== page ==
Butter – Australian butter production changes yearly due to milk availability and international commodity prices. Also, butter includes anhydrous milkfat (AMF), simply dehydrated butter. Anhydrous milkfat is used for export and domestic food processing.

Milk powder – Australia produces various milk powders, including whole milk powder (WMP) and skim milk powder (SMP). This milk powder production has decreased significantly over recent years due to falling milk production. However, strong milk powder prices have increased production over the last few years. The export market consumes over 80% of Australia’s milk powder production due to the ready supply of fresh milk within the domestic market. Domestically, milk powder is used as a food ingredient.

Cheese – It is a significant product of the Australian dairy industry. Although this product is important to the dairy industry, its importance diminishes. Then, due to lower milk availability, production decreased.

Whey products and Casein – Whey is defined as the residual product after milk is processed. Casein is the chief protein in milk, and also it is the essential ingredient of cheese. The domestic market consumes about 30% of Australia’s whey production, and the remaining 70% is exported to markets such as China, Singapore, the Philippines, Indonesia, and Japan.

Nutritional Requirements for Dairy Farming in Australia

Dairy foods are a primary source of nutrients in the Australian diet. Milk is one of the most complete foods, containing nearly all the constituents of nutritional importance to humans. Dairy foods are the richest source of calcium in the Australian diet and are essential contributors to protein, vitamins A, B, riboflavin, and zinc.

Usually, Australia has a long history of research and development into the role of nutrition in improving dairy farming productivity. By integrating pasture, forages, and crops with supplementary feeds into the herd’s diet, dairy farmers can achieve optimal productivity, feed conversion efficiency, and health.

Dairy cattle fodder includes oats, barley, corn, wheat, and cotton seeds. Oaten hay, wheaten hay, and vetch are grown for grazing and fodder conservation, along with Lucerne, ryegrass, and clover. Oaten hay has been the most popular fodder export in recent years. Due to its sweetness and soft texture, oaten hay has proved to be readily eaten, highly digestible, and a good source of fiber for stimulating rumen function, maintaining animal health, and increasing milk production.

These have enabled Australia to remain free of foot-and-mouth disease, helping Australian-grown fodder achieve worldwide recognition as a safe fiber source with low fertilizer and chemical inputs. The dairy industry also provides consumers with a safe and highly nutritious food source embedded in the Australian culture.

Health and nutrition policies must aim to promote the health and well-being of Australians. They should encourage the consumption of nutrient-rich core foods like dairy foods (which are under-consumed in the Australian diet), which are associated with positive health outcomes and reduced incidence of adverse health outcomes.

Water Availability and Quality for Dairy Farming in Australia

Dairy farmers rely on a secure and safe water supply to keep stock fed and watered and to produce safe and healthy food. Water is used for three main activities: growing pastures, dairy shed operations and cleaning, and drinking by the dairy cattle.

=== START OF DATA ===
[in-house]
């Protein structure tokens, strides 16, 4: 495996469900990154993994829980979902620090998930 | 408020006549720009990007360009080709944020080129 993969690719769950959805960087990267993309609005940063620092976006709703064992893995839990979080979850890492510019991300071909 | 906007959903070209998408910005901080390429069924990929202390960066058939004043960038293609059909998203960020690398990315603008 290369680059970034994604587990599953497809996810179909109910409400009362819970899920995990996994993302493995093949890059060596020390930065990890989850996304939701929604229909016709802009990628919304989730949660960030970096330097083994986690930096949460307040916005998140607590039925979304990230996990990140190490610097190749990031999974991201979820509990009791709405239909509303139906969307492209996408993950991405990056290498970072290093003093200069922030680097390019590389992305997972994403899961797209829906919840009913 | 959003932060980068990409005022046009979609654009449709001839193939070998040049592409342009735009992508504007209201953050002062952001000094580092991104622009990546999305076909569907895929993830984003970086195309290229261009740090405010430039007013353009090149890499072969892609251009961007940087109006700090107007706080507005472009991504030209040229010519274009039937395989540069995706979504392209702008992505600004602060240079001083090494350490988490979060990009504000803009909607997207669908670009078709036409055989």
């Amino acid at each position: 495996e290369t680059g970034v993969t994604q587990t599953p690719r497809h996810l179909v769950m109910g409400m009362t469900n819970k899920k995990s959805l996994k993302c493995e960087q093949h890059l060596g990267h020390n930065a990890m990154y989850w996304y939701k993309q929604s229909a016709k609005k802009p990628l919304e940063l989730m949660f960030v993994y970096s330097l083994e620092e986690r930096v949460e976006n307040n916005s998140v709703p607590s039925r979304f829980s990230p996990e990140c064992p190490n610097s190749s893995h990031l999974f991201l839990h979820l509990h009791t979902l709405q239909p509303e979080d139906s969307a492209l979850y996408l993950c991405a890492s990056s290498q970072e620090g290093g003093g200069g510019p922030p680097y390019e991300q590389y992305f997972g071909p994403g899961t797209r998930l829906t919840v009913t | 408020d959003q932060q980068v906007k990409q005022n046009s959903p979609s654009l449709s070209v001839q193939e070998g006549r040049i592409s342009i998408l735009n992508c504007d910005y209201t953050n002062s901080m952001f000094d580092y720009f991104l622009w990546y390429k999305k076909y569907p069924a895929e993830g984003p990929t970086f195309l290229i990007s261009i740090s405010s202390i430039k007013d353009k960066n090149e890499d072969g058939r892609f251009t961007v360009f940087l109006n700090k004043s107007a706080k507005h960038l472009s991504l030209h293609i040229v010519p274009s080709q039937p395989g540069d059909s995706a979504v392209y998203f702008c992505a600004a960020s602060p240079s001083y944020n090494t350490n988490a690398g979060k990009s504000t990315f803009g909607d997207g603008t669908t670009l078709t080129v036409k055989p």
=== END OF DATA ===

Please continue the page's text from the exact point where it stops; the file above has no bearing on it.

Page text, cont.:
Key points for the dairy industry include the potential for;

  • Groundwater contamination
  • Surface water contamination
  • Reduced water quantity for dairy production
  • And transparent independent assessment, monitoring, and remedy of water quality.

The main consideration with water use and potential contamination is that water resources are not confined to a particular farm or well site. Any contamination of water resources will have a wider regional impact on several farms and potentially a large part of the dairy industry. A milking dairy cow drinks about 30 to 50 gallons of water each day, and during periods of heat stress, water intake may double. Water weighs about 8.35 lbs/gal, so milking dairy cows consumes as much as 420 lbs or more water daily.

Water is an important nutrient for the milking cow, and water intake is critical to obtaining maximum production from dairy cows. Without proper water intake, productivity will decrease, leading to economic loss. The quantity of water dairy cows consume is vital. Limiting water availability to dairy cattle will lower production rapidly and severely. The water quality problems that affect dairy production in Australia include high concentrations of minerals (excess salinity), high nitrogen content, bacterial contamination, and heavy growth of blue-green algae, pesticides, or fertilizer products. Monitoring of water quality during periods of reduced production or nonspecific diseases must be one aspect of an investigation of herd health and production problems.

New Challenges for the Australian Dairy Industry

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Dairy Farm
Dairy Farm (Pic source: pixabay)
  • Increased market and climate volatility have made the operating dairy environment more complex for all parts of the industry.
  • Recent drought events have impacted dairy regions, driving farm exits higher in general, particularly in the Murray region and northern states.
  • Productivity growth has slowed and increased the difficulty of managing conditions in which input costs have increased faster than milk prices.
  • Many dairy manufacturers are short of milk, resulting in higher costs as plants are underutilized.
  • There is a growing milk shortfall in traditionally ‘domestic market’ focused regions, filled by the traditional ‘export market’ regions (VIC).
  • The Australian share of global trade in dairy products is now 6%, and we are the world’s 4th largest exporter, leading some to question our relevance on the global market.
  • Shortage of feed/fodder – There is an excessive number of unproductive animals that compete with productive dairy animals in the utilization of feeds and fodder.  The grazing area is being reduced markedly every year due to industrial development, resulting in a shortage of supply of dairy feeds and fodder to the total requirement.